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Olympic 2012 Legacy?

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http://www.flickr.com/photos/terrydmatthews/8596118604/in/photostream

Its the end of March and the wind is blowing the snow in sideways.  Not ideal conditions for playing rugby I would imagine (having never played), and certainly not the most ideal for watching and trying to take pics.

But, the Penallta Minerbirds took to the field and beat the Blackwood Bears in the WRU Ladies Cup Quarter final in front of a crowd of upwards of 50.

And this is different to any number of teams playing any number of outside sports all over the country last weekend?

No, perhaps it not, but there is a side story, which I shall come back to.

For now, cast your mind back to the balmy summers days of 2012, where the London Olympics where the center of the Worlds media attention, and especially to any number of outstanding female athletes who medal-ed for Great Britain.

I remember most the emotional celebrations of Gemma Gibbons in the Judo - you may prefer to think of Jessica Ennis, but either way, those icons of their sports promised a lasting legacy for us all. Men and in these specific cases, women.

But this March is a long way from last summer, and the legacy is fading like the sincerity of the words.

Now the focus is back on the professional and glossy poster boys of the elite TV competitions, the merry go around of the transfer cycle, and who will be the next foreign millionaire investor.

Here in Wales, the mens rugby team derailed the English grand slam emphatically and much was said about the importance of keeping the key players here in Wales and subsidizing, where required the wages.

A week later the specialist sevens side made the final of the Hong Kong Sevens, their first time in the final.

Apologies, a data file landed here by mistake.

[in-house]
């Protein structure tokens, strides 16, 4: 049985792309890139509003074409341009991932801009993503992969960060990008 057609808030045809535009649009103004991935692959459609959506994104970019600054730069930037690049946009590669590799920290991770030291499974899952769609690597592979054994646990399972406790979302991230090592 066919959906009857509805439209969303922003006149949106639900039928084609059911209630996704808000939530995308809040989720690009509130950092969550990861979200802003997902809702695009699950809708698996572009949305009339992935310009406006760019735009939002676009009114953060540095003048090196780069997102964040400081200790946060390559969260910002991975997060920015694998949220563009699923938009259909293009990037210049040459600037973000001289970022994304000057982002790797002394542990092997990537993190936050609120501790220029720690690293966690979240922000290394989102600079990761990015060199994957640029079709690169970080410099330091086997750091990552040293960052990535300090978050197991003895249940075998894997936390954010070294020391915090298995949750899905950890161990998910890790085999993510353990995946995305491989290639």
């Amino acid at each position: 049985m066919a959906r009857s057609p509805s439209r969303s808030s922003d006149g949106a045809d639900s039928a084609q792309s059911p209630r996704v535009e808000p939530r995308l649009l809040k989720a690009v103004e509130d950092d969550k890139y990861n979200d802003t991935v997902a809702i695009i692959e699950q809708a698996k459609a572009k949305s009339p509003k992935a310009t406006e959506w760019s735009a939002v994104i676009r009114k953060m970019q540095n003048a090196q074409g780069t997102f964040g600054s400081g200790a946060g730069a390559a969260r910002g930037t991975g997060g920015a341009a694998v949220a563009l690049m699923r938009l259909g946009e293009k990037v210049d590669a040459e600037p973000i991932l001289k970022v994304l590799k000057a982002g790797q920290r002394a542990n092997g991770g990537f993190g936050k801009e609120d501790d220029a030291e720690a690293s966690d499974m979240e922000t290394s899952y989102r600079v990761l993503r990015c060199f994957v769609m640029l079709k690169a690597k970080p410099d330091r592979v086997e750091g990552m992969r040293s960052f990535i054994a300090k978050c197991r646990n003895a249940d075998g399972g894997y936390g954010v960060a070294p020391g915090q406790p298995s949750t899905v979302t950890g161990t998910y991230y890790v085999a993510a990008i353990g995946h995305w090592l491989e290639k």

And the women’s team made the World cup final for the first time.

All credit to the national sport of the rugby mad country.  Except there is a bitter aftertaste.  Week in and week out, we were treated to the highlights of the women’s six nations, from at one point, Twickers itself.
But no Welsh women’s highlights, why?  Because the Welsh women’s team are pushed out to the sticks where the is limited TV coverage capability. Disappointing is not the word.

Then, the WRU pulled all funding for the women’s six nations, and those players will now have to completely fund their own trips to the now reduced games they will play - hence the sign, #backthegirls.

Hardly ideal preparation for a WC is it? Playing just two games in a second tier competition.

So, sob sob, time and money is hard at the moment, cuts have to be made, decisions, however unpopular have to be made, and people cant be pleased all the time.  All true.

But consider this, Jessica Ennis, Jade Jones, Gemma Gibbons et al, all started out in local halls, under amateur coaches, in small grass routes competitions.

I am an amateur coach.

One who has coached men and women (i play and coach Korfball, one of the most niche of minority sports in the UK) from scratch to all levels upwards. And as a coach, i was motivated and brought in by the big words of the big names post 2012. We, the little people would be acknowledged and assisted to bring through the next generation of icons. I for one read up on David Brailsford and his methods in case i could find a tip (i found many). 

But slowly the dream is unraveling, the UKOC have been brutal in their finding cuts (see basketball and volleyball for starters), there has been no announcement of greater PE on the school curriculum and there has certainly been no success stories since (save the ever reliable Mr Brailslford and his cyclists..).

The government bemoans the climbing obesity rate and falling numbers of people participating in sport (especially younger women) and it wonders why.

We need role models (which we got) then we needed the pathway, which was pulled from under our feet.

We need more golden stars like Rebecca Adlington going back to the roots and taking the spotlight and TV cameras with them.

We should by no means at all plunge all our money into grass roots sport, and certainly not into untested waters, or to untested people, but there needs to be encouragement, there needs to be the golden brick road.

Sadly, for many smaller sports, and worse still for women’s sport, that road gets longer and more winding.

This was not the legacy i was expecting.

brain privacy: Extending Legal Rights to Social Robots

I. INTRODUCTION

At first glance, it seems hard to justify differentiating between the legal treatment of a social robot,1 such as a Pleo dinosaur toy,2 and a household appliance, such as a toaster. Both are man-made objects that can be purchased on Amazon and used as we please. Yet there is a…